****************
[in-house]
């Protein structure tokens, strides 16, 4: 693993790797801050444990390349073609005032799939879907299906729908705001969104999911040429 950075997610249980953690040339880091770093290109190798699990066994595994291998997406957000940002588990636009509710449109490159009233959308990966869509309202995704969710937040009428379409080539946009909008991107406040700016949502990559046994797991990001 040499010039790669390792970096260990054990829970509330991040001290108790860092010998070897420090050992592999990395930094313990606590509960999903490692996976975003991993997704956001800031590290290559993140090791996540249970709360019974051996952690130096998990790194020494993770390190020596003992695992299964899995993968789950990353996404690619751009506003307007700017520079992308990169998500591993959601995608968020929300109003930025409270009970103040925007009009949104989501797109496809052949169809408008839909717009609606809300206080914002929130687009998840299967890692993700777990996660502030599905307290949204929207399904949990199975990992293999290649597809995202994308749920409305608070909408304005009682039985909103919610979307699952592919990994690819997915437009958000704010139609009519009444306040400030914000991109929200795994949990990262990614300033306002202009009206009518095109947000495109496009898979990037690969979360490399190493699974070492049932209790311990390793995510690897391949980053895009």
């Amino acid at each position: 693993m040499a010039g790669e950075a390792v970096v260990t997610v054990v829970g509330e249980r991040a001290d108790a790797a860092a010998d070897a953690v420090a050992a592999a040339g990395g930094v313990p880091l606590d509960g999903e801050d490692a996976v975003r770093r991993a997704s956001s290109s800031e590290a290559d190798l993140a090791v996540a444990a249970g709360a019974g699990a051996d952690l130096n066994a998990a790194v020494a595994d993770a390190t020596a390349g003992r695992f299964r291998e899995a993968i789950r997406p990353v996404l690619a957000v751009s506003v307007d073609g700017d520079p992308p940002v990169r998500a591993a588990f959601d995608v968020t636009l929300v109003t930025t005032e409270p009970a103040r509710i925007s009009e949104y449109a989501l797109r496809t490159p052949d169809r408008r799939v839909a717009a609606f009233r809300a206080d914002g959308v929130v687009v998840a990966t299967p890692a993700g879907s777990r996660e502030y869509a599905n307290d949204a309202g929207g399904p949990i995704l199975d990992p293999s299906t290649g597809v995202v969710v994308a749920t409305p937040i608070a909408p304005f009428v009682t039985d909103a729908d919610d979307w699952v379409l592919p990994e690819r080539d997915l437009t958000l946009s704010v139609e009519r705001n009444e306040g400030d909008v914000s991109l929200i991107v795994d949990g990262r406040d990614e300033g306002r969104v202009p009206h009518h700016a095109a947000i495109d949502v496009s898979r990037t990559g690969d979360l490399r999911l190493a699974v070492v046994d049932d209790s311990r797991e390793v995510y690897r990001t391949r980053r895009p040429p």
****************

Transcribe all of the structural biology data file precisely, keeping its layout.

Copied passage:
[in-house]
């Protein structure tokens, strides 16, 4: 693993790797801050444990390349073609005032799939879907299906729908705001969104999911040429 950075997610249980953690040339880091770093290109190798699990066994595994291998997406957000940002588990636009509710449109490159009233959308990966869509309202995704969710937040009428379409080539946009909008991107406040700016949502990559046994797991990001 040499010039790669390792970096260990054990829970509330991040001290108790860092010998070897420090050992592999990395930094313990606590509960999903490692996976975003991993997704956001800031590290290559993140090791996540249970709360019974051996952690130096998990790194020494993770390190020596003992695992299964899995993968789950990353996404690619751009506003307007700017520079992308990169998500591993959601995608968020929300109003930025409270009970103040925007009009949104989501797109496809052949169809408008839909717009609606809300206080914002929130687009998840299967890692993700777990996660502030599905307290949204929207399904949990199975990992293999290649597809995202994308749920409305608070909408304005009682039985909103919610979307699952592919990994690819997915437009958000704010139609009519009444306040400030914000991109929200795994949990990262990614300033306002202009009206009518095109947000495109496009898979990037690969979360490399190493699974070492049932209790311990390793995510690897391949980053895009």
């Amino acid at each position: 693993m040499a010039g790669e950075a390792v970096v260990t997610v054990v829970g509330e249980r991040a001290d108790a790797a860092a010998d070897a953690v420090a050992a592999a040339g990395g930094v313990p880091l606590d509960g999903e801050d490692a996976v975003r770093r991993a997704s956001s290109s800031e590290a290559d190798l993140a090791v996540a444990a249970g709360a019974g699990a051996d952690l130096n066994a998990a790194v020494a595994d993770a390190t020596a390349g003992r695992f299964r291998e899995a993968i789950r997406p990353v996404l690619a957000v751009s506003v307007d073609g700017d520079p992308p940002v990169r998500a591993a588990f959601d995608v968020t636009l929300v109003t930025t005032e409270p009970a103040r509710i925007s009009e949104y449109a989501l797109r496809t490159p052949d169809r408008r799939v839909a717009a609606f009233r809300a206080d914002g959308v929130v687009v998840a990966t299967p890692a993700g879907s777990r996660e502030y869509a599905n307290d949204a309202g929207g399904p949990i995704l199975d990992p293999s299906t290649g597809v995202v969710v994308a749920t409305p937040i608070a909408p304005f009428v009682t039985d909103a729908d919610d979307w699952v379409l592919p990994e690819r080539d997915l437009t958000l946009s704010v139609e009519r705001n009444e306040g400030d909008v914000s991109l929200i991107v795994d949990g990262r406040d990614e300033g306002r969104v202009p009206h009518h700016a095109a947000i495109d949502v496009s898979r990037t990559g690969d979360l490399r999911l190493a699974v070492v046994d049932d209790s311990r797991e390793v995510y690897r990001t391949r980053r895009p040429p």